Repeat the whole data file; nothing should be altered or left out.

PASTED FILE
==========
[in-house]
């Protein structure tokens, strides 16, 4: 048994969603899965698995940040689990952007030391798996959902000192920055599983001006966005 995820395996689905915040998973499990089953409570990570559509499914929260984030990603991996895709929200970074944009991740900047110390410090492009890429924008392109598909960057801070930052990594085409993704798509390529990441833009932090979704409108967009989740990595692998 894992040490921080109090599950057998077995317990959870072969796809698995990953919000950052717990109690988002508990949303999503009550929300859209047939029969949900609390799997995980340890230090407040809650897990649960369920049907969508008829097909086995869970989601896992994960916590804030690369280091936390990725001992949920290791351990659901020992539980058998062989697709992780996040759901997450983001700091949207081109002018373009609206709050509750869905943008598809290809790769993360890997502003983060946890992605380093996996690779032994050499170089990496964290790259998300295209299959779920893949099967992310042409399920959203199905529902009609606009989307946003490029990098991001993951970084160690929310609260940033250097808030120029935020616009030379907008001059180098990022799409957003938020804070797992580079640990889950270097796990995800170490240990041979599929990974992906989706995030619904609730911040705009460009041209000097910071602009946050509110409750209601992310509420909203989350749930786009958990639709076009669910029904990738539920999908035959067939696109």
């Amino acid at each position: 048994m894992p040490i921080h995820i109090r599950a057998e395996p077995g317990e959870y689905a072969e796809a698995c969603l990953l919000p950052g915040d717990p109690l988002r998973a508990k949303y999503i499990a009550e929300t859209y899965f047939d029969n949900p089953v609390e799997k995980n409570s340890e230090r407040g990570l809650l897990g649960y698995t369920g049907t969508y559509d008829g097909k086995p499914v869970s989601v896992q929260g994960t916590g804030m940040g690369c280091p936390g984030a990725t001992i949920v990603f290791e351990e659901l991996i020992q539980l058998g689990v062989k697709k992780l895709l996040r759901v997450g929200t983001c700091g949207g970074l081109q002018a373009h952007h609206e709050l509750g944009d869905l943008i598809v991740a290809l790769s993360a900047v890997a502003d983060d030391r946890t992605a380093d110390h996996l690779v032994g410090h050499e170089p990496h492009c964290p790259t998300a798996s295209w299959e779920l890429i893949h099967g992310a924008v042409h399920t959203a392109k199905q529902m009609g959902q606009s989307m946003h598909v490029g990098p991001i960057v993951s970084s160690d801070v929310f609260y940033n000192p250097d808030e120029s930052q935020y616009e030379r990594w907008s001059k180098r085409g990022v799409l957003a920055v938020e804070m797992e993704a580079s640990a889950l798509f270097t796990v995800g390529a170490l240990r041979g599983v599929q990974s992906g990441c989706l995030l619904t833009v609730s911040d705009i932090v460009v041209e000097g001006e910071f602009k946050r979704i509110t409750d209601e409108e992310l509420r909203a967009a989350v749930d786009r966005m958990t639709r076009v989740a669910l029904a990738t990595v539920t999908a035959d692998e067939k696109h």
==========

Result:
[in-house]
């Protein structure tokens, strides 16, 4: 048994969603899965698995940040689990952007030391798996959902000192920055599983001006966005 995820395996689905915040998973499990089953409570990570559509499914929260984030990603991996895709929200970074944009991740900047110390410090492009890429924008392109598909960057801070930052990594085409993704798509390529990441833009932090979704409108967009989740990595692998 894992040490921080109090599950057998077995317990959870072969796809698995990953919000950052717990109690988002508990949303999503009550929300859209047939029969949900609390799997995980340890230090407040809650897990649960369920049907969508008829097909086995869970989601896992994960916590804030690369280091936390990725001992949920290791351990659901020992539980058998062989697709992780996040759901997450983001700091949207081109002018373009609206709050509750869905943008598809290809790769993360890997502003983060946890992605380093996996690779032994050499170089990496964290790259998300295209299959779920893949099967992310042409399920959203199905529902009609606009989307946003490029990098991001993951970084160690929310609260940033250097808030120029935020616009030379907008001059180098990022799409957003938020804070797992580079640990889950270097796990995800170490240990041979599929990974992906989706995030619904609730911040705009460009041209000097910071602009946050509110409750209601992310509420909203989350749930786009958990639709076009669910029904990738539920999908035959067939696109």
């Amino acid at each position: 048994m894992p040490i921080h995820i109090r599950a057998e395996p077995g317990e959870y689905a072969e796809a698995c969603l990953l919000p950052g915040d717990p109690l988002r998973a508990k949303y999503i499990a009550e929300t859209y899965f047939d029969n949900p089953v609390e799997k995980n409570s340890e230090r407040g990570l809650l897990g649960y698995t369920g049907t969508y559509d008829g097909k086995p499914v869970s989601v896992q929260g994960t916590g804030m940040g690369c280091p936390g984030a990725t001992i949920v990603f290791e351990e659901l991996i020992q539980l058998g689990v062989k697709k992780l895709l996040r759901v997450g929200t983001c700091g949207g970074l081109q002018a373009h952007h609206e709050l509750g944009d869905l943008i598809v991740a290809l790769s993360a900047v890997a502003d983060d030391r946890t992605a380093d110390h996996l690779v032994g410090h050499e170089p990496h492009c964290p790259t998300a798996s295209w299959e779920l890429i893949h099967g992310a924008v042409h399920t959203a392109k199905q529902m009609g959902q606009s989307m946003h598909v490029g990098p991001i960057v993951s970084s160690d801070v929310f609260y940033n000192p250097d808030e120029s930052q935020y616009e030379r990594w907008s001059k180098r085409g990022v799409l957003a920055v938020e804070m797992e993704a580079s640990a889950l798509f270097t796990v995800g390529a170490l240990r041979g599983v599929q990974s992906g990441c989706l995030l619904t833009v609730s911040d705009i932090v460009v041209e000097g001006e910071f602009k946050r979704i509110t409750d209601e409108e992310l509420r909203a967009a989350v749930d786009r966005m958990t639709r076009v989740a669910l029904a990738t990595v539920t999908a035959d692998e067939k696109h």